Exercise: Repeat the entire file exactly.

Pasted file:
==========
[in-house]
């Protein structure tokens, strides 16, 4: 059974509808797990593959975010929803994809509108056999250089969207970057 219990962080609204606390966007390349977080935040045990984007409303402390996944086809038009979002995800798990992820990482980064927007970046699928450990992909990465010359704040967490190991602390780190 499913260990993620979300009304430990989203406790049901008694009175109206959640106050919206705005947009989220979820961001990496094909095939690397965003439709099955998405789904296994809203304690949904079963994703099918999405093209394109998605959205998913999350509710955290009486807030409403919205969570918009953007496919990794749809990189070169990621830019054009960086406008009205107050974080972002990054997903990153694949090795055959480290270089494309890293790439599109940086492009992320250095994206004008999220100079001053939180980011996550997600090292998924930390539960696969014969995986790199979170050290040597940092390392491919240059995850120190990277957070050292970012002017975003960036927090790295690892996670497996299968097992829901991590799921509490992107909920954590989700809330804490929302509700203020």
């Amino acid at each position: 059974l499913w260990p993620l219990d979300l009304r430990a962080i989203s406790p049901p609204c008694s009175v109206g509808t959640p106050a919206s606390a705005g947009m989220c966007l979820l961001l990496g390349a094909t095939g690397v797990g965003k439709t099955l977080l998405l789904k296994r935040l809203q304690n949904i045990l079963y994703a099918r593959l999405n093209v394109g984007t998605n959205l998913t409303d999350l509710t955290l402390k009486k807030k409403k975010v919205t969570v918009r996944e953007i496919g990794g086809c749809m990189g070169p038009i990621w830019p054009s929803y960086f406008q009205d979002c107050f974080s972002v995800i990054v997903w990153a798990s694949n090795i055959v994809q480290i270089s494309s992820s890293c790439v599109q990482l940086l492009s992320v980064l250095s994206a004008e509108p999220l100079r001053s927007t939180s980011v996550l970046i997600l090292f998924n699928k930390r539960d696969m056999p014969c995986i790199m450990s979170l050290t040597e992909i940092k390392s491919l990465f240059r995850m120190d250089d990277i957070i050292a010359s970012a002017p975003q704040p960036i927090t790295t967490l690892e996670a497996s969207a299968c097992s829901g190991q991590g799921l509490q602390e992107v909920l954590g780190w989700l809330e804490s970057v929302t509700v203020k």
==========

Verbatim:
[in-house]
């Protein structure tokens, strides 16, 4: 059974509808797990593959975010929803994809509108056999250089969207970057 219990962080609204606390966007390349977080935040045990984007409303402390996944086809038009979002995800798990992820990482980064927007970046699928450990992909990465010359704040967490190991602390780190 499913260990993620979300009304430990989203406790049901008694009175109206959640106050919206705005947009989220979820961001990496094909095939690397965003439709099955998405789904296994809203304690949904079963994703099918999405093209394109998605959205998913999350509710955290009486807030409403919205969570918009953007496919990794749809990189070169990621830019054009960086406008009205107050974080972002990054997903990153694949090795055959480290270089494309890293790439599109940086492009992320250095994206004008999220100079001053939180980011996550997600090292998924930390539960696969014969995986790199979170050290040597940092390392491919240059995850120190990277957070050292970012002017975003960036927090790295690892996670497996299968097992829901991590799921509490992107909920954590989700809330804490929302509700203020």
């Amino acid at each position: 059974l499913w260990p993620l219990d979300l009304r430990a962080i989203s406790p049901p609204c008694s009175v109206g509808t959640p106050a919206s606390a705005g947009m989220c966007l979820l961001l990496g390349a094909t095939g690397v797990g965003k439709t099955l977080l998405l789904k296994r935040l809203q304690n949904i045990l079963y994703a099918r593959l999405n093209v394109g984007t998605n959205l998913t409303d999350l509710t955290l402390k009486k807030k409403k975010v919205t969570v918009r996944e953007i496919g990794g086809c749809m990189g070169p038009i990621w830019p054009s929803y960086f406008q009205d979002c107050f974080s972002v995800i990054v997903w990153a798990s694949n090795i055959v994809q480290i270089s494309s992820s890293c790439v599109q990482l940086l492009s992320v980064l250095s994206a004008e509108p999220l100079r001053s927007t939180s980011v996550l970046i997600l090292f998924n699928k930390r539960d696969m056999p014969c995986i790199m450990s979170l050290t040597e992909i940092k390392s491919l990465f240059r995850m120190d250089d990277i957070i050292a010359s970012a002017p975003q704040p960036i927090t790295t967490l690892e996670a497996s969207a299968c097992s829901g190991q991590g799921l509490q602390e992107v909920l954590g780190w989700l809330e804490s970057v929302t509700v203020k």